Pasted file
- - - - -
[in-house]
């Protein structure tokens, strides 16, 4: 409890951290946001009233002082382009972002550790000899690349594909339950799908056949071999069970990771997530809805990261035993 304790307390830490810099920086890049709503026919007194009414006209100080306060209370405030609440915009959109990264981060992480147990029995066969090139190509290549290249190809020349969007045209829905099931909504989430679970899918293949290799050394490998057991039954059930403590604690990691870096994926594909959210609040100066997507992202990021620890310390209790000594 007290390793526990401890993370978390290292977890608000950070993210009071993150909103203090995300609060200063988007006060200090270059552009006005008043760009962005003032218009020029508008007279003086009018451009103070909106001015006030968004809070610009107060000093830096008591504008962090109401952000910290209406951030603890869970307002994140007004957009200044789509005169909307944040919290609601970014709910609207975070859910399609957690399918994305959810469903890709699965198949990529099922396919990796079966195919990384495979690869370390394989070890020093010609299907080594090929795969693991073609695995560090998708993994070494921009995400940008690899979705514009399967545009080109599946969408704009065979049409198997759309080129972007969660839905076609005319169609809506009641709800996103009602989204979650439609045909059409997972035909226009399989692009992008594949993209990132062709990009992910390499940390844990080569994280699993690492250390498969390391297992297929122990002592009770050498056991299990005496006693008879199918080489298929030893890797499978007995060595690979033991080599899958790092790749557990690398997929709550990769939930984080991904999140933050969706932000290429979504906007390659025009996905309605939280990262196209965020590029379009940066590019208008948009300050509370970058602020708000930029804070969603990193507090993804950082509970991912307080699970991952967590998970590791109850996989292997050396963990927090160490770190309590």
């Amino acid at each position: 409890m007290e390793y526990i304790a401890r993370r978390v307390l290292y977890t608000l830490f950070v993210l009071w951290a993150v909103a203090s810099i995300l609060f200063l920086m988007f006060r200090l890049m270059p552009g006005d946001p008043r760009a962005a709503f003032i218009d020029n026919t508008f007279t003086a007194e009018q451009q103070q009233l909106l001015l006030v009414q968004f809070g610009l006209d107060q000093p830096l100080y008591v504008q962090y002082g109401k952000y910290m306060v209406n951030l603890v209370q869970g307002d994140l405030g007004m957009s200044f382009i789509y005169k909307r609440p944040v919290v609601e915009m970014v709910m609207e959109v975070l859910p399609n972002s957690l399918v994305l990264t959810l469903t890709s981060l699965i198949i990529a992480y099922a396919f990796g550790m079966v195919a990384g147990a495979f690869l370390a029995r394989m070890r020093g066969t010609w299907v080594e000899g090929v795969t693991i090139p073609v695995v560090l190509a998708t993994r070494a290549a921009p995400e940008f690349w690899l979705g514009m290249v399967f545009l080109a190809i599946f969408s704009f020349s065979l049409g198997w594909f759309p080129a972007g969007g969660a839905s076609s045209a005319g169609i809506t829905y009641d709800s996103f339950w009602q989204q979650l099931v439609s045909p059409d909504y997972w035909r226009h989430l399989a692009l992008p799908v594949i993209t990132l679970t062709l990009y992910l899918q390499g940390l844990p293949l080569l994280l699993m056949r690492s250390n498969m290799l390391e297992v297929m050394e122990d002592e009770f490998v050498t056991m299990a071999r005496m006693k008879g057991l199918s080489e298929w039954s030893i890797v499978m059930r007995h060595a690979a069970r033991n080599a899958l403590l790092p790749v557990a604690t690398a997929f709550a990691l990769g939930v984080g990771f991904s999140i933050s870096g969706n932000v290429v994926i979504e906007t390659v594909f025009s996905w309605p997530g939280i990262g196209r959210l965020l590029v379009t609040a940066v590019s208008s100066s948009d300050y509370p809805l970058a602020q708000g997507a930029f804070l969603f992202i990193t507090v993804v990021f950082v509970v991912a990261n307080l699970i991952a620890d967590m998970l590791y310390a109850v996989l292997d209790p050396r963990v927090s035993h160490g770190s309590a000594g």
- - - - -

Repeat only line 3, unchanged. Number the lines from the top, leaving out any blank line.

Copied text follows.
């Amino acid at each position: 409890m007290e390793y526990i304790a401890r993370r978390v307390l290292y977890t608000l830490f950070v993210l009071w951290a993150v909103a203090s810099i995300l609060f200063l920086m988007f006060r200090l890049m270059p552009g006005d946001p008043r760009a962005a709503f003032i218009d020029n026919t508008f007279t003086a007194e009018q451009q103070q009233l909106l001015l006030v009414q968004f809070g610009l006209d107060q000093p830096l100080y008591v504008q962090y002082g109401k952000y910290m306060v209406n951030l603890v209370q869970g307002d994140l405030g007004m957009s200044f382009i789509y005169k909307r609440p944040v919290v609601e915009m970014v709910m609207e959109v975070l859910p399609n972002s957690l399918v994305l990264t959810l469903t890709s981060l699965i198949i990529a992480y099922a396919f990796g550790m079966v195919a990384g147990a495979f690869l370390a029995r394989m070890r020093g066969t010609w299907v080594e000899g090929v795969t693991i090139p073609v695995v560090l190509a998708t993994r070494a290549a921009p995400e940008f690349w690899l979705g514009m290249v399967f545009l080109a190809i599946f969408s704009f020349s065979l049409g198997w594909f759309p080129a972007g969007g969660a839905s076609s045209a005319g169609i809506t829905y009641d709800s996103f339950w009602q989204q979650l099931v439609s045909p059409d909504y997972w035909r226009h989430l399989a692009l992008p799908v594949i993209t990132l679970t062709l990009y992910l899918q390499g940390l844990p293949l080569l994280l699993m056949r690492s250390n498969m290799l390391e297992v297929m050394e122990d002592e009770f490998v050498t056991m299990a071999r005496m006693k008879g057991l199918s080489e298929w039954s030893i890797v499978m059930r007995h060595a690979a069970r033991n080599a899958l403590l790092p790749v557990a604690t690398a997929f709550a990691l990769g939930v984080g990771f991904s999140i933050s870096g969706n932000v290429v994926i979504e906007t390659v594909f025009s996905w309605p997530g939280i990262g196209r959210l965020l590029v379009t609040a940066v590019s208008s100066s948009d300050y509370p809805l970058a602020q708000g997507a930029f804070l969603f992202i990193t507090v993804v990021f950082v509970v991912a990261n307080l699970i991952a620890d967590m998970l590791y310390a109850v996989l292997d209790p050396r963990v927090s035993h160490g770190s309590a000594g």